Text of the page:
The Talent Myth

I read an interesting old article in the New Yorker, the “Talent Myth” by Malcolm Gladwell, yesterday (why do I feel like a snob when I read articles in that magazine??).

The article talked about how the famous consulting group McKinsey spent the latter half of the 90s teaching corporations that the difference between successful and unsuccessful organizations is that the successful ones hire “talent”. The idea being that any organization filled with smart people would be guaranteed success. Enron took this to heart the most and, judging by the article, made a complete mess of itself by promoting by talent rather than accomplishments or skills. We know what happened to them. It also discusses the US Navy and its initial failures during WWII and how better management turned it around for them.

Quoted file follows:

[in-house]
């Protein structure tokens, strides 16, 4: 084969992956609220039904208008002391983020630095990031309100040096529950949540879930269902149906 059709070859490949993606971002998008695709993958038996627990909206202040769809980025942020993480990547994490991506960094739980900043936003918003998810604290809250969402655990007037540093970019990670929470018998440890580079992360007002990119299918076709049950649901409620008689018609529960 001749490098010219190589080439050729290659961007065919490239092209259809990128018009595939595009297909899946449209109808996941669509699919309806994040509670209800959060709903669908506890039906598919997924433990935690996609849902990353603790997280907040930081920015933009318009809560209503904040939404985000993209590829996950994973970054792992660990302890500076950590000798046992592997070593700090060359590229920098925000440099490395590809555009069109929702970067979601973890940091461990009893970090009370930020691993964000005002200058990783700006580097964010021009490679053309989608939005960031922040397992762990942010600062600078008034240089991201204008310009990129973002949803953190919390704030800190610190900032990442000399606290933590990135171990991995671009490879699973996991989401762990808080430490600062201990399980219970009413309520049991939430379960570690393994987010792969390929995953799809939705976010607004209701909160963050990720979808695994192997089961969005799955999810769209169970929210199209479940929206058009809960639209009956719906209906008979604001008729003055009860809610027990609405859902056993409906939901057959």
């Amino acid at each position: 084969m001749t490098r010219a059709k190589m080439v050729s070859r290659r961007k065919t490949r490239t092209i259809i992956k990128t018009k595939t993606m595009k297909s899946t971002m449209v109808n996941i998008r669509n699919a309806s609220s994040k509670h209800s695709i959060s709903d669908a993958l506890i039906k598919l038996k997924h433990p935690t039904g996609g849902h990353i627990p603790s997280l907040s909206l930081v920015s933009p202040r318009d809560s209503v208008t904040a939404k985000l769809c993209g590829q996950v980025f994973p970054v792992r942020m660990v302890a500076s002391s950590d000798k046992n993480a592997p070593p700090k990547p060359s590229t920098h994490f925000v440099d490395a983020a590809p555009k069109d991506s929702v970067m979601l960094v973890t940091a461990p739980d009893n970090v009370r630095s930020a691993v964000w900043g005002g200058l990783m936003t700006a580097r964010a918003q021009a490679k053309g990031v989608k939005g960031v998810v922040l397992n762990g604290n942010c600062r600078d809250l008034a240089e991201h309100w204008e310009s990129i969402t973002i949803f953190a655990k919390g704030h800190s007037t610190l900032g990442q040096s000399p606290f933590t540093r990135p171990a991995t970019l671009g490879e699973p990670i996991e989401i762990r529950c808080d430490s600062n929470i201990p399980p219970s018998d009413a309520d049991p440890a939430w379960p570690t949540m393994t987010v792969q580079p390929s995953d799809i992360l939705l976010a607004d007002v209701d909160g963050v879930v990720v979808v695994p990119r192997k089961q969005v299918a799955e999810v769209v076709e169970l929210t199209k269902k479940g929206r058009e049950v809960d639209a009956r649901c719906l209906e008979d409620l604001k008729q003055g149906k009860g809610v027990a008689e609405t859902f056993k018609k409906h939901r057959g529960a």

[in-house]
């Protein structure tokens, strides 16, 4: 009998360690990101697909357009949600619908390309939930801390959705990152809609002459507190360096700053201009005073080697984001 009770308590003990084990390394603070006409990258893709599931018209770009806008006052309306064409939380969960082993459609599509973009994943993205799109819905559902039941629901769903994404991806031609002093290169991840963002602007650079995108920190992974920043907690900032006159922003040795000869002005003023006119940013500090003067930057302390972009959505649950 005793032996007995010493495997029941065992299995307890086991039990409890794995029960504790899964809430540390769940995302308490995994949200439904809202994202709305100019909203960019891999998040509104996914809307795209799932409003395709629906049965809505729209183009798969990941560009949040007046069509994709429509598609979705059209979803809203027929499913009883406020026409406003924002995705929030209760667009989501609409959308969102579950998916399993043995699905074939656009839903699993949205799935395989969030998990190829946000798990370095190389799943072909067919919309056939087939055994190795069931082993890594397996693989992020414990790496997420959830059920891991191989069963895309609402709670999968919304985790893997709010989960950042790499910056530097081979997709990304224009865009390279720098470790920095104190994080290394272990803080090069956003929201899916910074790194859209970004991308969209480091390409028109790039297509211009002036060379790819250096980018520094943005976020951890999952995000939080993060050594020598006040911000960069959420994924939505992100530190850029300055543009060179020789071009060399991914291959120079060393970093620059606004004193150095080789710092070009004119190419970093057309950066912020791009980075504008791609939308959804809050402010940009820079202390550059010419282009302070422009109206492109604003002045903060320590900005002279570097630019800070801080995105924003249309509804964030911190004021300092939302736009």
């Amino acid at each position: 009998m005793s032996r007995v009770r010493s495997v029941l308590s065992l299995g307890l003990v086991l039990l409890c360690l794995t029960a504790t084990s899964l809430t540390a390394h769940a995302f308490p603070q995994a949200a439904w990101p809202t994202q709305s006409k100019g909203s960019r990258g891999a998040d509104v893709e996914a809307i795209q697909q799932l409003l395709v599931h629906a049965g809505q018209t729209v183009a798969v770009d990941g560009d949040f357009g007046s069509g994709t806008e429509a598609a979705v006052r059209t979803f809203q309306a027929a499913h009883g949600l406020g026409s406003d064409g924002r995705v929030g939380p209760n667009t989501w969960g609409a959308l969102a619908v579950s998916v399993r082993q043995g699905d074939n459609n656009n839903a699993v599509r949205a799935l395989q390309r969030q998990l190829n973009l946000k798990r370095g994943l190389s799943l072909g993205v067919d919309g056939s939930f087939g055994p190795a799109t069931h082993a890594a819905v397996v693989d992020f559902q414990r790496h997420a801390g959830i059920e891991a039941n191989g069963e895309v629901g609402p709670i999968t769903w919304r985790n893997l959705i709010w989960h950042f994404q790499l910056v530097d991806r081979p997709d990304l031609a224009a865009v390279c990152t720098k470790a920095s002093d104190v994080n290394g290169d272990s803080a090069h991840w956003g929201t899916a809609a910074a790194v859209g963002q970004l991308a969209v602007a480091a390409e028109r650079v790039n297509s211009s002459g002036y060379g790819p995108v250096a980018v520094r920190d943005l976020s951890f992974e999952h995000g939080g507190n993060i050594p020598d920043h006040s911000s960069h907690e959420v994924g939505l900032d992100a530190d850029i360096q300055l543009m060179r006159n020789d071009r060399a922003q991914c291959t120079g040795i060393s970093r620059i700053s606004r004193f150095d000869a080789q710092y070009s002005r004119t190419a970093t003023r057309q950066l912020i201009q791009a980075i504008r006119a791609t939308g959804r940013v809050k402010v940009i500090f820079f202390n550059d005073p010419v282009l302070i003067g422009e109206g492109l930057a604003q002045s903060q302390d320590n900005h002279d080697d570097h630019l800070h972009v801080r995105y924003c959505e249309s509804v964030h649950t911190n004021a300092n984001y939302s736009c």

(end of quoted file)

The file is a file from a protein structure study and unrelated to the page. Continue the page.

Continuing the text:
This idea that the system is important is curiously similar to computer science (or do I just think everything relates to computer science?). The key to computer science is that you need the right algorithm, or system of doing things, and the rest just works well — things like faster computers, smarter developers, newer technology, etc. are of little or no consequence.

It also fits well in nature… for example, if you create a system where people like to have sex, the species will perpetuate itself — there’s no need to educate each generation on the virtues of perpetuating the species.

The American form of government follows this pattern. The founding fathers created a smart system, one that even dumb politicians can’t screw up (terribly bad, anyway).

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